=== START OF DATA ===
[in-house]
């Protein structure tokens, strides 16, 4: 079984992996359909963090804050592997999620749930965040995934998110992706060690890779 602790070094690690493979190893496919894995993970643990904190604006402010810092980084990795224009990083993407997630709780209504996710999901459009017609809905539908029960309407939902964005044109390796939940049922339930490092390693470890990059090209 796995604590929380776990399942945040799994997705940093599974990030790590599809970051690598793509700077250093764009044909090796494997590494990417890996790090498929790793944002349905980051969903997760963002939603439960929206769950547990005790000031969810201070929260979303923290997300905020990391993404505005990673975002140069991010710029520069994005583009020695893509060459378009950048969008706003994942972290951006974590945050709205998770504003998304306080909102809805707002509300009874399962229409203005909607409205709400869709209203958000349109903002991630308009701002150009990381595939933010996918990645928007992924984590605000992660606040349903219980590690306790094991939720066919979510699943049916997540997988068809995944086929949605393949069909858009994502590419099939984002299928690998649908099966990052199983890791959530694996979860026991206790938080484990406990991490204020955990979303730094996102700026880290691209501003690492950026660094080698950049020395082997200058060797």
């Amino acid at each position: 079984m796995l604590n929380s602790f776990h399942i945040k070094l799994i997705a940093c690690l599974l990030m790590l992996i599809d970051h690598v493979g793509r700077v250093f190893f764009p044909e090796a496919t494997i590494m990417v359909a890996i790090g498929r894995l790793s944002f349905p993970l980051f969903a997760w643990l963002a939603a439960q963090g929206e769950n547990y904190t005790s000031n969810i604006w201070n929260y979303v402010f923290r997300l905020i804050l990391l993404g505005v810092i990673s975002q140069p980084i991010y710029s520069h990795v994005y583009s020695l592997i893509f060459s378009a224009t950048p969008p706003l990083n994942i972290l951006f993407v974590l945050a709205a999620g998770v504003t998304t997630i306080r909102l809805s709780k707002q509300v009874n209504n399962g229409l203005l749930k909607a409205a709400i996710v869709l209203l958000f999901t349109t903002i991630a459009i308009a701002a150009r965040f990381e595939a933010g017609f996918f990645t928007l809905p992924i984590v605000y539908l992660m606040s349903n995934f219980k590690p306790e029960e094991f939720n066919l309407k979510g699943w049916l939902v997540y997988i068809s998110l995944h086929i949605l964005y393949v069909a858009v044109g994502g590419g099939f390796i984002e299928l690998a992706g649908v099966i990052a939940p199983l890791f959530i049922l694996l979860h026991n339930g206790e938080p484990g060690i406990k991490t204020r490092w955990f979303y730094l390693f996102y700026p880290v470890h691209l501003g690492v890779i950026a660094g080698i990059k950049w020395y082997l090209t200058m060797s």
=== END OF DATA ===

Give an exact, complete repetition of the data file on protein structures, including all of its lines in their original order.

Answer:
[in-house]
């Protein structure tokens, strides 16, 4: 079984992996359909963090804050592997999620749930965040995934998110992706060690890779 602790070094690690493979190893496919894995993970643990904190604006402010810092980084990795224009990083993407997630709780209504996710999901459009017609809905539908029960309407939902964005044109390796939940049922339930490092390693470890990059090209 796995604590929380776990399942945040799994997705940093599974990030790590599809970051690598793509700077250093764009044909090796494997590494990417890996790090498929790793944002349905980051969903997760963002939603439960929206769950547990005790000031969810201070929260979303923290997300905020990391993404505005990673975002140069991010710029520069994005583009020695893509060459378009950048969008706003994942972290951006974590945050709205998770504003998304306080909102809805707002509300009874399962229409203005909607409205709400869709209203958000349109903002991630308009701002150009990381595939933010996918990645928007992924984590605000992660606040349903219980590690306790094991939720066919979510699943049916997540997988068809995944086929949605393949069909858009994502590419099939984002299928690998649908099966990052199983890791959530694996979860026991206790938080484990406990991490204020955990979303730094996102700026880290691209501003690492950026660094080698950049020395082997200058060797």
């Amino acid at each position: 079984m796995l604590n929380s602790f776990h399942i945040k070094l799994i997705a940093c690690l599974l990030m790590l992996i599809d970051h690598v493979g793509r700077v250093f190893f764009p044909e090796a496919t494997i590494m990417v359909a890996i790090g498929r894995l790793s944002f349905p993970l980051f969903a997760w643990l963002a939603a439960q963090g929206e769950n547990y904190t005790s000031n969810i604006w201070n929260y979303v402010f923290r997300l905020i804050l990391l993404g505005v810092i990673s975002q140069p980084i991010y710029s520069h990795v994005y583009s020695l592997i893509f060459s378009a224009t950048p969008p706003l990083n994942i972290l951006f993407v974590l945050a709205a999620g998770v504003t998304t997630i306080r909102l809805s709780k707002q509300v009874n209504n399962g229409l203005l749930k909607a409205a709400i996710v869709l209203l958000f999901t349109t903002i991630a459009i308009a701002a150009r965040f990381e595939a933010g017609f996918f990645t928007l809905p992924i984590v605000y539908l992660m606040s349903n995934f219980k590690p306790e029960e094991f939720n066919l309407k979510g699943w049916l939902v997540y997988i068809s998110l995944h086929i949605l964005y393949v069909a858009v044109g994502g590419g099939f390796i984002e299928l690998a992706g649908v099966i990052a939940p199983l890791f959530i049922l694996l979860h026991n339930g206790e938080p484990g060690i406990k991490t204020r490092w955990f979303y730094l390693f996102y700026p880290v470890h691209l501003g690492v890779i950026a660094g080698i990059k950049w020395y082997l090209t200058m060797s």